The preceding statistics all relate to the Post-Office operations under the old law; the new law went into operation July 1st, 1845.

4. Decrease, of Renenue under the New Law.

The following is an exact statement, as ascertained at the department, of the revenue derived from 926 of the larger offices in the United States for the quarter ending the 30th of September, 1845, compared with the quarter ending the 30th of September, 1844:

Revenue for the quarter ending the 30th of Sept, 1844, $464,481

The same for the quarter ending Sept. 30th, 1845, 271,473

Deficiency, about 4l£ per cent., . . . $193,008

Out of 925 post-offices, which, under the old law, paid $100 net and upwards per quarter, 10 only exhibit an increase. These show an aggregate increase of $119. These 10 are in comparatively small towns, which have of late rapidly increased in population.

The preceding statement relates to the first three months under the new law; what follows is an official statement respecting the operation of the new law during the second three months, viz: from October 1, 1845, to January 1, 1846.

The, Recenue in fifty of the large Post-Offices for the fourth quarter of 1845, compared with that which accrued in the same Offices during the fourth quarter of 1844.

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Fifty Post-Offices show a deficit of $58,484, being a fraction less than 40j

percent.

Returns made from each post-office, of the number of letters received in the month of October, 1845. 1,953 offices, paying about one seventh of the revenue of the Department, failed to comply with the order. The following is the result from the offices making returns:

Letters reduced to single rates, taxed and free, at 5 cents, . 2,139,203

Letters reduced to single rates, taxed and free, at 10 cents, 771,669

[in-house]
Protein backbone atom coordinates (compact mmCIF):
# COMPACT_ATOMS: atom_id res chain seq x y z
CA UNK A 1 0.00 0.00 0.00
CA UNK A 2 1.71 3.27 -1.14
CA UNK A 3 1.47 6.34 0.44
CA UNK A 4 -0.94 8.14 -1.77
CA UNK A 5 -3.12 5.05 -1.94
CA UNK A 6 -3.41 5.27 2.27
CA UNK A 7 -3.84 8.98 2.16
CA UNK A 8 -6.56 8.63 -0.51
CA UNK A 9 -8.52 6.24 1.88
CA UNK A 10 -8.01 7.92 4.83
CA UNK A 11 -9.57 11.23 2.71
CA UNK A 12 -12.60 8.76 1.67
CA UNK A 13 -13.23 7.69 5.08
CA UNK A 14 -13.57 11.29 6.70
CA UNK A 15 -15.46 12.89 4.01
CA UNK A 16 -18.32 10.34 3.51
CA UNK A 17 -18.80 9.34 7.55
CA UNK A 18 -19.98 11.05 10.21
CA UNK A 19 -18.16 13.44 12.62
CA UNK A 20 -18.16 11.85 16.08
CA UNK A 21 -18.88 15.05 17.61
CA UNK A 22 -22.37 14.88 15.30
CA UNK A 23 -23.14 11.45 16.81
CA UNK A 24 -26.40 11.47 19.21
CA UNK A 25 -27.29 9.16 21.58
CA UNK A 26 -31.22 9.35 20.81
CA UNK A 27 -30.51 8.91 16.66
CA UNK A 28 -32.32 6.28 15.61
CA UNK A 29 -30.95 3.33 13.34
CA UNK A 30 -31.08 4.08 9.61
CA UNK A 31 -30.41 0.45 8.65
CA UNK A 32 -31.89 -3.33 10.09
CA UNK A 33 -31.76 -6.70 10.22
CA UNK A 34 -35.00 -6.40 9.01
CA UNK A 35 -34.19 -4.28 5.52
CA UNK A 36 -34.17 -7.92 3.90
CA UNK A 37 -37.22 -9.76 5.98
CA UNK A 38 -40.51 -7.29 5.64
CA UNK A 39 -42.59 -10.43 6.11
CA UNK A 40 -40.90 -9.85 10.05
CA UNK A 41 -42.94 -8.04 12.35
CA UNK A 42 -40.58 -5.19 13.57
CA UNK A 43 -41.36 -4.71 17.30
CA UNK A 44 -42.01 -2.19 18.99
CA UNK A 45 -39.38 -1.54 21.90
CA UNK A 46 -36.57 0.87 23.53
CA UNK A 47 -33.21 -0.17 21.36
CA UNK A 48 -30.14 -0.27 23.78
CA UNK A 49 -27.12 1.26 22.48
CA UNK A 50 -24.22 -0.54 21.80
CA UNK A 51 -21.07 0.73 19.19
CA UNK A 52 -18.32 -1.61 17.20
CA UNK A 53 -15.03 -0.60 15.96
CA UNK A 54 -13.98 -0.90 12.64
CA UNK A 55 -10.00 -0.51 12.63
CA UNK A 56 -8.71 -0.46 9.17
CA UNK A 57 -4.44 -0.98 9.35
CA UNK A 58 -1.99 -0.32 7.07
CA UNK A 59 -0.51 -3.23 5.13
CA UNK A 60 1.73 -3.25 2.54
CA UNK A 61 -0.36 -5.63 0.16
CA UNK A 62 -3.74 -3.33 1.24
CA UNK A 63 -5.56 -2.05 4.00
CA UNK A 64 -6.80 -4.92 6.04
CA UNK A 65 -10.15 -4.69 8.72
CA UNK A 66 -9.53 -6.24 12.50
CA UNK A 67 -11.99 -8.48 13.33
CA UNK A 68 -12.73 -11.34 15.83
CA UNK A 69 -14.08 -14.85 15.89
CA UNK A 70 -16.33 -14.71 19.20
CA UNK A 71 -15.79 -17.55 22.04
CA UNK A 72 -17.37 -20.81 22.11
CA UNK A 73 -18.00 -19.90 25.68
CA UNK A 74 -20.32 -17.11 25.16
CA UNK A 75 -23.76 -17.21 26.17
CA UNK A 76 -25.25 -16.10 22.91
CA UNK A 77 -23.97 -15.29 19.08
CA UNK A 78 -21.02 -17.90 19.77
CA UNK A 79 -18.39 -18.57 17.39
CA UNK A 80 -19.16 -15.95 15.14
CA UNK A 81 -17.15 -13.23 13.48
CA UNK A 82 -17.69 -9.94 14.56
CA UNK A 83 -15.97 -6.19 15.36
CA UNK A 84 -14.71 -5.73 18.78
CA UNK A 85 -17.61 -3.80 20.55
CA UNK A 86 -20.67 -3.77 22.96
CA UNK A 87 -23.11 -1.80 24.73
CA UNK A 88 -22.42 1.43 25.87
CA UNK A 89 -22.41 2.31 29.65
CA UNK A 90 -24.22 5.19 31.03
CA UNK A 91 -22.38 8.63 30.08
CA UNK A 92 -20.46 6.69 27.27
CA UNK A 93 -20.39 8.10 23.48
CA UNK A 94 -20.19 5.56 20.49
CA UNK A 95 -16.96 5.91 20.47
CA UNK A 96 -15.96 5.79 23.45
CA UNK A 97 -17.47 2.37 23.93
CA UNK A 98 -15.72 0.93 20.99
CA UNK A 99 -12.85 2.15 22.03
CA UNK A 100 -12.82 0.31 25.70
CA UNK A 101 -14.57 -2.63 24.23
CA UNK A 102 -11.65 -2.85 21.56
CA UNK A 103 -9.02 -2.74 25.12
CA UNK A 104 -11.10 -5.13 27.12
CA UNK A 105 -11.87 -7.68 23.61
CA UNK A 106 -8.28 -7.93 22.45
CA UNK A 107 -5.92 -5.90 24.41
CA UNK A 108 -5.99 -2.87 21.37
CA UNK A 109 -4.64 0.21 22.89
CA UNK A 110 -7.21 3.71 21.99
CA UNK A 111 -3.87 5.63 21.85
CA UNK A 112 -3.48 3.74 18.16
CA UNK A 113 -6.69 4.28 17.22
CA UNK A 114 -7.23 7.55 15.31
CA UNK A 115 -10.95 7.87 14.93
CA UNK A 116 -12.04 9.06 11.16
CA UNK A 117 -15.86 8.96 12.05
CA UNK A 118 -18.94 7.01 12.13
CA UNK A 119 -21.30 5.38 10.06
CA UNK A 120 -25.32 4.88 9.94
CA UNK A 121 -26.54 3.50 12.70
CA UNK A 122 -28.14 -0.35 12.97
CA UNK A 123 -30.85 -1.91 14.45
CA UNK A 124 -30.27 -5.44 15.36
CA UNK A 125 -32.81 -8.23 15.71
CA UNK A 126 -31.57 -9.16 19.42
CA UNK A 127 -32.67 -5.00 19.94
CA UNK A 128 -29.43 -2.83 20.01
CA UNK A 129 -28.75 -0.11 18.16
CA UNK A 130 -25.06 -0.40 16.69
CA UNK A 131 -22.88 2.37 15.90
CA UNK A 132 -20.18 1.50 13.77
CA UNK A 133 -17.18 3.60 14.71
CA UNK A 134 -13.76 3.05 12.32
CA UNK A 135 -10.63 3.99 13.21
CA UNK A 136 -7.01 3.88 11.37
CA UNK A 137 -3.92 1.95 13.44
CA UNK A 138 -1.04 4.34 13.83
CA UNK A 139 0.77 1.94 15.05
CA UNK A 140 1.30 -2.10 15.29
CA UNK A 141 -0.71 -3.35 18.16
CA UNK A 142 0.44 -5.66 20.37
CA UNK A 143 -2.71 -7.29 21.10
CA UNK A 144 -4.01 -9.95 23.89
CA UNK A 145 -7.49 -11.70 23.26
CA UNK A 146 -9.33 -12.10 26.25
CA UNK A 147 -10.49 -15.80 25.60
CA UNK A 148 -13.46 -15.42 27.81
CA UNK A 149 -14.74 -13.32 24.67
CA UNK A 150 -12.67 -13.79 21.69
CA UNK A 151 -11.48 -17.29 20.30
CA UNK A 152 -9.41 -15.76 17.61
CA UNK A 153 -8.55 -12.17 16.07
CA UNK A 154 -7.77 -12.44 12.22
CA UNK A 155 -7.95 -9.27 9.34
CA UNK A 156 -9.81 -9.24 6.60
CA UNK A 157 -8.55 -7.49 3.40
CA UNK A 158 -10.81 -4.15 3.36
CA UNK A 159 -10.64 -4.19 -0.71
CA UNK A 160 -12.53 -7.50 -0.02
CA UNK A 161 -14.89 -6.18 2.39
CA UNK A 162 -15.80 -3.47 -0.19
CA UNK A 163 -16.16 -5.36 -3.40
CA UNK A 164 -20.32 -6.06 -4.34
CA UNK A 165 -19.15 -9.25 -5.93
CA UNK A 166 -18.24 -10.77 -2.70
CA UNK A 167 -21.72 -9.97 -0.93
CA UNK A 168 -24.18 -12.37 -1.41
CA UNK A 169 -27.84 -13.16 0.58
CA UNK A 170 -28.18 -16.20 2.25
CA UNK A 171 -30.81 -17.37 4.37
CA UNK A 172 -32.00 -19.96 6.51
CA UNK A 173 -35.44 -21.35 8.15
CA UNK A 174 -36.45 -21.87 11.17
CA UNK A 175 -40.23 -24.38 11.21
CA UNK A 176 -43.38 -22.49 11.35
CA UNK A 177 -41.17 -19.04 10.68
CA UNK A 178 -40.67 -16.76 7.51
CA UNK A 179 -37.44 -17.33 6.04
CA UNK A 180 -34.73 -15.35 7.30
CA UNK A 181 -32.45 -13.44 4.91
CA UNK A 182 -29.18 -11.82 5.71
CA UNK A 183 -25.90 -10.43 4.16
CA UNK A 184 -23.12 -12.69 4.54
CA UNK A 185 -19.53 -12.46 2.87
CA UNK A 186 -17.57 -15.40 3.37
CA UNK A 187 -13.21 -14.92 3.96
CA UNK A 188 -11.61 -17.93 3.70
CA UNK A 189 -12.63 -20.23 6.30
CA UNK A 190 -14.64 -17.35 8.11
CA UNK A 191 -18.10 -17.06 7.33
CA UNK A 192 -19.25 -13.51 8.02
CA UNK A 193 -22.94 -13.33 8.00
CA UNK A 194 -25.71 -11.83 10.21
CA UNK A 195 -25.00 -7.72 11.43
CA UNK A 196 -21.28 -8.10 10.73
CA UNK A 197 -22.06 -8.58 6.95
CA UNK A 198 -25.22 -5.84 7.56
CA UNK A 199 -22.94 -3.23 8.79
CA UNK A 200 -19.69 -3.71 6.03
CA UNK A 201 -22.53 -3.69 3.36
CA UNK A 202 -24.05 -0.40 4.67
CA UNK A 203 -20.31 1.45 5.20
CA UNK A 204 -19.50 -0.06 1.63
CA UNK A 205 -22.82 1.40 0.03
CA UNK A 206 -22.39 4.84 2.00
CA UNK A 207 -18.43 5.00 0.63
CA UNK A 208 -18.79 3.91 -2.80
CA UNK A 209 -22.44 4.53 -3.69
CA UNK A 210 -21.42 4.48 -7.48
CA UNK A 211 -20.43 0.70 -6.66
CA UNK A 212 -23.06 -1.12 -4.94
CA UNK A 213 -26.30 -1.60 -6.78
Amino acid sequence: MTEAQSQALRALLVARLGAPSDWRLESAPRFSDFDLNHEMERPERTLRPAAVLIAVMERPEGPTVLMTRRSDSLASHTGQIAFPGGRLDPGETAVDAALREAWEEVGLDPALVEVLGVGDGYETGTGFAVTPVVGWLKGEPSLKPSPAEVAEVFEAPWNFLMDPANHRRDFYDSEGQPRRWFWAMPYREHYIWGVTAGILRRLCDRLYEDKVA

Ship letters for delivery, at 2 cents, . . . 15,348

Dropped letters at 2 cents, . . . 50,842

There were 2,139,203 five cent rates, and 771,669 ten cent rates — not so many separate letters.

The gross revenue, including the postages paid by the Executive Departments, for the half year ending 31st December, 1845, was, $1,646,638

The expenditures and liabilities same period, . 2,063,168

Deficiency for half year, . . . . . $416,530

or at the rate of about $833,060 a year.

5. Rates or Postage.

For a letter, not exceeding half an ounce in weight, (avoirdupois,) sent not exceeding 300 miles, . . . 5 cts.

Sent over 300 miles, . . . . 10"

For every half ounce, and any excess over every half ounce, the same rates of postage; and when advertised, two cents on each letter; or four cents, if the advertising cost so much, additional.

For drop letters, (not to be mailed) each > . 2"

For any printed circular, handbill, or advertisement, on quarto post, single cap, or paper not larger than single cap, unsealed, sent any distance, . . . . . 2"

For any pamphlet, magazine, periodical, or other matter of every kind, that is transmittable by mail, and has no written communication on it, of one ounce or less, or for a newspaper exceeding 1,900 square inches of surface, . . . . 2}"

For each additional ounce, or an excess greater than a half ounce, 1"

Newspapers of 1,900 square inches or less, sent by Editors or Publishers, from their offices of publication, any distance not exceeding 30 miles, ..... Free.

For any other newspaper, sent over 30, and not more than 100 miles, or any distance within the same State, . . 1 cent

Sent over such distance, . , . I}"

Where the circular is on a sheet larger than single cap, it is to be rated as a pamphlet. As the postage on these articles is chargeable on each copy,